You probably know that protein plays a vital role in overall health. After all, the macronutrient is found in literally every cell in the body. If you’re looking to optimize your protein intake, though, it’s important to understand that not all proteins are created equal. In fact, some protein-rich foods are much more digestible than others. Read on to learn about the most digestible protein sources you can consume.
All About Protein Digestibility
The term “protein digestibility” refers to how well our bodies are able to absorb and use the proteins we consume, says Sarah Koszyk, R.D.N., author of 365 Snacks for Every Day of the Year. “It predicts how many amino acids—the building blocks of protein—can be put to use by the body after the protein source is digested and absorbed,” adds dietitian Katherine Brooking, R.D., founding partner of nutrition marketing and communications firm AFH Consulting.
The body requires 20 amino acids in order to survive and nine of them—referred to as essential amino acids or EAAs—can only be obtained from food. “So ‘complete proteins’ are those foods with all nine EAAs,” says Brooking. Since complete protein sources (sometimes referred to as a “high-quality” or “whole” protein) provide the body with every type of EAA the body needs, it is one factor in determining a food’s digestibility.
That said, specific amino acids have a better absorption rate after digestion than others, which also impacts a protein’s bioavailability—or ability to be used by the body, Brooking and Koszyk explain.
Put these factors together and you get the Protein Digestibility Corrected Amino Acid Score (PDCAAS), a measurement that’s been the standard for assessing a protein’s quality since 1989. A score of 1.00 is the highest attainable mark, indicating that a food offers the highest-quality protein and is easy for the body to digest and utilize.
The Most Digestible Protein Sources
While the average healthy adult doesn’t need to stress about how their favorite protein-packed foods score on the digestibility scale, protein digestibility can be pretty important for certain groups of people, including children, the elderly, those with food intolerances, those who limit or avoid animal products, those suffering from food insecurity, and athletes (who tend to supplement their diet with additional protein).
Here are the four most digestible protein sources—the top two animal-based and top two plant-based—on the protein digestibility scale.
1. Greek yogurt
Protein per serving: 16.1 grams per 5.5-ounces
“Greek yogurt receives a top-rated score due to its high-quality milk, casein, and whey proteins,” says Koszyk. “It contains branched-chain amino acids, which bypass the liver and go straight to the muscles for optimal repair and recovery.”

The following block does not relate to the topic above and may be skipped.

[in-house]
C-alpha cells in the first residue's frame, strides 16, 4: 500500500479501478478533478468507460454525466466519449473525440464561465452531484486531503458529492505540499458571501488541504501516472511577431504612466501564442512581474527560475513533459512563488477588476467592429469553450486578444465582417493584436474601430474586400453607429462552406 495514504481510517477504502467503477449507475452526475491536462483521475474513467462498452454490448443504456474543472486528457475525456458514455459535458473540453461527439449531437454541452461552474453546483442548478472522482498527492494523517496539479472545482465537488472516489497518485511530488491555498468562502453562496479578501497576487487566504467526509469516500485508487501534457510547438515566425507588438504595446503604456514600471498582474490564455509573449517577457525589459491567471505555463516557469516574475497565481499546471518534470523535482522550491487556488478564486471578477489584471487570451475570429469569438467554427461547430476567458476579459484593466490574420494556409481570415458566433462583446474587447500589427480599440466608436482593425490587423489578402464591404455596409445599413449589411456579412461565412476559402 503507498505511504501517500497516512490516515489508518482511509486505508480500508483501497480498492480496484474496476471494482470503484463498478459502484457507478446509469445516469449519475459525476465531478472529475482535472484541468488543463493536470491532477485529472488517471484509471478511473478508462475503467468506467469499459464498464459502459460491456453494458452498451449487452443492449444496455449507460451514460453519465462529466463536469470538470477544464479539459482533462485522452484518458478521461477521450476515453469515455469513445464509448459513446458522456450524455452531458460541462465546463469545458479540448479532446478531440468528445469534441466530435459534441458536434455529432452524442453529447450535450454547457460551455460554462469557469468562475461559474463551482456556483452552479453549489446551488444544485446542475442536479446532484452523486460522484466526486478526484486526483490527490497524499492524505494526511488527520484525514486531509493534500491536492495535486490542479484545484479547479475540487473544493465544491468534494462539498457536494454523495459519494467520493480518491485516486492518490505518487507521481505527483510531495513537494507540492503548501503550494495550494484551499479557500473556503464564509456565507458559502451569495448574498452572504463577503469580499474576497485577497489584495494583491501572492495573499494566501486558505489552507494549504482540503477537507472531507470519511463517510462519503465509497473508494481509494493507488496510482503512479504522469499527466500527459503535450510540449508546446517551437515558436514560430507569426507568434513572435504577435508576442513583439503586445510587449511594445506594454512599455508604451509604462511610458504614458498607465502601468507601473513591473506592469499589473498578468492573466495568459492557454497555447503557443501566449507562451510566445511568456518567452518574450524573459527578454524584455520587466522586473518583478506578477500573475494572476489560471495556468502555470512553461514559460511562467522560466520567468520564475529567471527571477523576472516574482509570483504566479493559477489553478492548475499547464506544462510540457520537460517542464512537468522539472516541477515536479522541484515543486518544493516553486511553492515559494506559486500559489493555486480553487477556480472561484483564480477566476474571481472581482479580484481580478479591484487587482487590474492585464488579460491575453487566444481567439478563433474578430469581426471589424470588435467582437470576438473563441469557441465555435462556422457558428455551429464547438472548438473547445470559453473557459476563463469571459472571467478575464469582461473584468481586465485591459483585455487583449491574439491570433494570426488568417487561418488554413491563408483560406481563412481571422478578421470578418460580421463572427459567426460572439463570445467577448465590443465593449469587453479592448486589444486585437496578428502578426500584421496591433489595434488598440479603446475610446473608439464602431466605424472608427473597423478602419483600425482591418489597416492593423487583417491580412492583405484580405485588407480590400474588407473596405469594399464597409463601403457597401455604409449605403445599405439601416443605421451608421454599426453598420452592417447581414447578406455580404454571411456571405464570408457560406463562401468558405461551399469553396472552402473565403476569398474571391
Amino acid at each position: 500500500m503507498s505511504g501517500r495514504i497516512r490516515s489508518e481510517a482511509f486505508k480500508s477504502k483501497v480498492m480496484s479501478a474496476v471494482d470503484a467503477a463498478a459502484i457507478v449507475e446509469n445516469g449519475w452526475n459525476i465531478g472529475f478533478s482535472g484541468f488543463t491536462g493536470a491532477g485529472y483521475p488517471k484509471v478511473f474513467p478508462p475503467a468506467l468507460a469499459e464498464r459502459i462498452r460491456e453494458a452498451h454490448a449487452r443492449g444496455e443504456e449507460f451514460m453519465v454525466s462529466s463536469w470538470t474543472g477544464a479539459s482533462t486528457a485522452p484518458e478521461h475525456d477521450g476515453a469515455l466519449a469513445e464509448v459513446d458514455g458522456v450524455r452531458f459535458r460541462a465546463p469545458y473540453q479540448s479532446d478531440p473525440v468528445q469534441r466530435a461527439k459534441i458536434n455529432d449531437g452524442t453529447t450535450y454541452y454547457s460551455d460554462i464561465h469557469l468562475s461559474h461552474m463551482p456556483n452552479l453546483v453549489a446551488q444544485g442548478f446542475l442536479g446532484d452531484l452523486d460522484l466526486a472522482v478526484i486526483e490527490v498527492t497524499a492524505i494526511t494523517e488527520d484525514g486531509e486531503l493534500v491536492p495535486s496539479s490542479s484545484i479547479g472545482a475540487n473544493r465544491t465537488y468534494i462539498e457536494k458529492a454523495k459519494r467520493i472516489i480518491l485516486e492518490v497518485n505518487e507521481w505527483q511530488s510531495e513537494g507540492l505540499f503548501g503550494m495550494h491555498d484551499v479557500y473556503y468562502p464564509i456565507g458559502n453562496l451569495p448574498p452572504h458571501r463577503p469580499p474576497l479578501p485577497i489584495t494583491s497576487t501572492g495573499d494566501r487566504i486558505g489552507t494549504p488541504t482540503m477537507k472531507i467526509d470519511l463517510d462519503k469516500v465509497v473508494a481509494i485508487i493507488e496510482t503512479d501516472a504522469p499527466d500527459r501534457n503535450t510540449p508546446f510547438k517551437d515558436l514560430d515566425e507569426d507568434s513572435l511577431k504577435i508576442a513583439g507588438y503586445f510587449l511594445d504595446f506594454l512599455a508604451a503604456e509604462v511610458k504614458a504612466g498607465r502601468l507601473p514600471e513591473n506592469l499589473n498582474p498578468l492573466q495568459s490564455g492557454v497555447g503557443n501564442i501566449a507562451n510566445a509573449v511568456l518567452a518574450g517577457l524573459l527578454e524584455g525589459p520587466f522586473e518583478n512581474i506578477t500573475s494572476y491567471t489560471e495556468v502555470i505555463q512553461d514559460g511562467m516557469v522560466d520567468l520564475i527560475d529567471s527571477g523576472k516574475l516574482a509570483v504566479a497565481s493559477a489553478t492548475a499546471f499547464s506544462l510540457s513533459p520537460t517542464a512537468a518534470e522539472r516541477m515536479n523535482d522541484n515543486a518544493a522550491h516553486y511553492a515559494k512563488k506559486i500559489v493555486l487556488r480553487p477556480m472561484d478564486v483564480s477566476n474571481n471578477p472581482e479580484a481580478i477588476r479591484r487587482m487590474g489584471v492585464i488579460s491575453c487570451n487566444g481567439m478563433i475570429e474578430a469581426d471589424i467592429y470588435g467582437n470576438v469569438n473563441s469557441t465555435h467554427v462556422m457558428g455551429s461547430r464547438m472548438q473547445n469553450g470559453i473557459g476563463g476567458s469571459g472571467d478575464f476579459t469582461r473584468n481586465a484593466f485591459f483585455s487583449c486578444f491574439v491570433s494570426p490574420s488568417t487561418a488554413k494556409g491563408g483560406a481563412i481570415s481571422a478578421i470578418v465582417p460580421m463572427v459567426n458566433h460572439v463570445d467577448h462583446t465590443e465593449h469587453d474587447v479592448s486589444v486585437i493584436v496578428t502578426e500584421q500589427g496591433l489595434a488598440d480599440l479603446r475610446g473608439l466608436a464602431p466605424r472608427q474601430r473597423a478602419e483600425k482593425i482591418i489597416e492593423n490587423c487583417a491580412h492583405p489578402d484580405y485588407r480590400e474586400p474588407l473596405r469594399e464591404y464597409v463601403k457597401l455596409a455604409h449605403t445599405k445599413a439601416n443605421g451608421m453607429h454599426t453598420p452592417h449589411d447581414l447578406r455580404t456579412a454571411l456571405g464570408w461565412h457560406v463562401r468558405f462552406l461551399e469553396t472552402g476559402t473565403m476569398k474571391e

Greek yogurt is also a good source of vitamin B12 (which aids in the function of the central nervous system) and zinc (a nutrient that boosts the immune system to fight off bacteria and viruses), Koszyk adds.
Add it to your diet: Koszyk’s favorite way to enjoy Greek yogurt is in a parfait with fresh fruit and crunchy granola. “I also like using Greek yogurt to make creamy dips, such as spinach dip or onion dips, instead of using sour cream.” (She opts for plain, by the way.)
Protein per serving: 6.24 grams per whole egg
“Eggs contain all nine essential amino acids, providing complete protein in every bite,” says Koszyk. They also contain numerous other nutrients, such as vitamin A (for better vision), vitamin D (necessary for strong bones), vitamin E (an immune-boosting antioxidant), B vitamins (for the formation of red blood cells), selenium (for reproduction and thyroid function), calcium (for healthy bones and teeth), and folate (to help the body make new cells).
Add it to your diet: Koszyk recommends snacking on a hard-boiled egg after a workout. Otherwise, “enjoy a frittata with vegetables for breakfast, lunch, or dinner or add an egg to a bowl of ramen or soup for an extra savory kick.”
Protein per serving: 8.1 grams per 8-ounces
“Soy contains all nine essential amino acids and is found in numerous foods, such as edamame, tofu, and soy milk,” says Brooking. Plus, “most of the fats in soy are polyunsaturated (including important omega-6 and omega-3 fats) and these fats can be good for your heart and help lower your chances of certain diseases when part of a balanced diet.”
Read More: 5 Plant Foods That Are Complete Proteins
Add it to your diet: “One of the easiest ways to consume soy is by making a soy milk smoothie with your favorite leafy greens and fruit.” Try this basic recipe: four ounces of soy milk, two cups of spinach or kale, two cups of ice cubes, and two cups of fresh fruit (like pineapple).
4. Pea Protein
Protein per serving: 24 grams per one level scoop of NOW Foods Pea Protein Powder (other brands vary)
“I like pea protein because it contains iron, an important mineral for vegetarians and vegans,” says Brooking. “Plus, this protein is naturally vegan, gluten-free, dairy-free, and does not contain any of the top eight food allergens—peanuts, tree nuts, eggs, fish, shellfish, cow’s milk, wheat, or soy.”
Add it to your diet: “I always toss a scoop into my smoothie,” says Brooking. Try this blend: one scoop of pea protein mixed with one and a half cups plant-based milk, half a banana, and a pinch of ginger, cinnamon, cardamom, and black pepper.